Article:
Gunmen have abducted students and teachers from a primary school in northern Nigeria's Kaduna state, an official and eyewitnesses have said, BBC reported.
This is the first time a primary school has been raided by gangs suspected to be carrying out abductions for ransom.
Since December about 800 secondary school students have been seized.
All of them were later released, but 39 mostly female students are still in captivity following their abduction from a college in Kaduna on Thursday.
In the latest attack, gunmen on motorcycles stormed the primary school in Rama village in Birnin Gwari local government area as children were arriving for classes in the morning, eyewitnesses told the BBC.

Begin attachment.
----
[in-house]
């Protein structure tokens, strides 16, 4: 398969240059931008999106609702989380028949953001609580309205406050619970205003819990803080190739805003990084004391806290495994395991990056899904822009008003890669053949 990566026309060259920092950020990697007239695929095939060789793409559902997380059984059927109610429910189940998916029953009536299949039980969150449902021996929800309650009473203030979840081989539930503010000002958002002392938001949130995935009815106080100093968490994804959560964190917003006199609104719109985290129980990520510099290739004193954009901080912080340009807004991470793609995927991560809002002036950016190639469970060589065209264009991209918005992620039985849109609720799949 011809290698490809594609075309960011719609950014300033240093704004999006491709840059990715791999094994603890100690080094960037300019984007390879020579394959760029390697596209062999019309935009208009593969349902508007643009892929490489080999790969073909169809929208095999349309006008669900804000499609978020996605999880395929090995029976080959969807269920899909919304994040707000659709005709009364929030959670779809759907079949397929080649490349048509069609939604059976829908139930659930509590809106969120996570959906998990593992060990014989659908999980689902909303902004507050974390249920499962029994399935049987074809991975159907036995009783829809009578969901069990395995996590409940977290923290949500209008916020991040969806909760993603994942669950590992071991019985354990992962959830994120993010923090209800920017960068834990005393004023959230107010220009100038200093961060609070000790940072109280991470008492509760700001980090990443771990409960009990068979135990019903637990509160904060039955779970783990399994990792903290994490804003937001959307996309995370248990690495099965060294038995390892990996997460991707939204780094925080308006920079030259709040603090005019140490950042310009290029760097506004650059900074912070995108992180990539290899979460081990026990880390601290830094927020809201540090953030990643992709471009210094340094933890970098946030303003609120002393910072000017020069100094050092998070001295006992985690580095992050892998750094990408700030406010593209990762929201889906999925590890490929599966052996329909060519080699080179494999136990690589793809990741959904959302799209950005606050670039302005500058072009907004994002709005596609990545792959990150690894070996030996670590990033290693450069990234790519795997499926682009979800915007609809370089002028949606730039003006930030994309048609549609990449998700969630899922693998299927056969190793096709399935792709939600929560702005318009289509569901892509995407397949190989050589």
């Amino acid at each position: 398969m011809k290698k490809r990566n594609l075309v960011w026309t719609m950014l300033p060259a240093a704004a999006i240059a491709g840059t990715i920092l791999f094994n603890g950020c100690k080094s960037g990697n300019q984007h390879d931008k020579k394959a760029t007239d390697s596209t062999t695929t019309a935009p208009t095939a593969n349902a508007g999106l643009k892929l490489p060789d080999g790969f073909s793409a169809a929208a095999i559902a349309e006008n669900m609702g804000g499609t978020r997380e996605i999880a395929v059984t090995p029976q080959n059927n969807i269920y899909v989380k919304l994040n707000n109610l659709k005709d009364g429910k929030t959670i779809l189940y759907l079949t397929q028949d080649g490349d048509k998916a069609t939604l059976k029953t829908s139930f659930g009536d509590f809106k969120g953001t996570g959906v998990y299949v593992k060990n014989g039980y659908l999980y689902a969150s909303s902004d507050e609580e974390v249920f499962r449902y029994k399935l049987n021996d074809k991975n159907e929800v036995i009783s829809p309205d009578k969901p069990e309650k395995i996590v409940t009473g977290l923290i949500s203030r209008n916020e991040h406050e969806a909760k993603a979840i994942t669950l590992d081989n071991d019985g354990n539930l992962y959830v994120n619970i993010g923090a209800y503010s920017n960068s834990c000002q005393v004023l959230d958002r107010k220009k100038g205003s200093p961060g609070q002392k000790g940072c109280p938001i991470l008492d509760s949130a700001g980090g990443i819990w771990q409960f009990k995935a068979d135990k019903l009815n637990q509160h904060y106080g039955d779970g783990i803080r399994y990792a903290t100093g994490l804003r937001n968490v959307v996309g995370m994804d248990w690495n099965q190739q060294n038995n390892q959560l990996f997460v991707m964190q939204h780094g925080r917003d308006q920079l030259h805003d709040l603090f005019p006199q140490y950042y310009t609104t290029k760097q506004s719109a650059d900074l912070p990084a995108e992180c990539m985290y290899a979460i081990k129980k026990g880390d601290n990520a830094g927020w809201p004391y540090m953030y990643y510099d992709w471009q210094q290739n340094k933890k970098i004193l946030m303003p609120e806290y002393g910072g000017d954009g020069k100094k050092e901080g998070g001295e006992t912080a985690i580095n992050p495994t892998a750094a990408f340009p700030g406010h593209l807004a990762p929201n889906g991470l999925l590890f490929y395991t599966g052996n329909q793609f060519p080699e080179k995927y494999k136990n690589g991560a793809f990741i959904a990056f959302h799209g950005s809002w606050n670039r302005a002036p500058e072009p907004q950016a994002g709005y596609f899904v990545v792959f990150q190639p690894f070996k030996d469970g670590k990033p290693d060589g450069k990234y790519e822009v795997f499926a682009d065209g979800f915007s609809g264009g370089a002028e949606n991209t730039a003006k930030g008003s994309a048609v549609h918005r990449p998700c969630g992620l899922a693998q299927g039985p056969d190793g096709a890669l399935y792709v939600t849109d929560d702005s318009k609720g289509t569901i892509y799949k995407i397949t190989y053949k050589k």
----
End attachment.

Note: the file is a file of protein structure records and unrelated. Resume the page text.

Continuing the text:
Security forces and local vigilantes are trying to pursue the gang.
Kaduna state commissioner for internal security Samuel Aruwan said they were still trying to ascertain the number of pupils and teachers abducted.
The abductions have raised concerns about the growing insecurity in northern Nigeria, and the failure to protect schools.
Last week's abduction took place from a college, which is located near a military training academy.
State authorities say that 180 students and staff were rescued by the army, but 39 students were still missing.
Students and teachers are usually released after negotiations with the kidnappers.
Many Nigerians believe that ransom payments are made, and this is fuelling the problem, reports the BBC's Ishaq Khalid from the capital Abuja.
A recent report released by Kaduna state authorities said nearly 3,000 people in the state were killed or abducted by criminal gangs last year.
Last week, neighbouring Niger state announced it was shutting all secondary schools for a fortnight for "risk assessments".
Three other northern states - Kano, Yobe and Katsina - have also shut some secondary schools.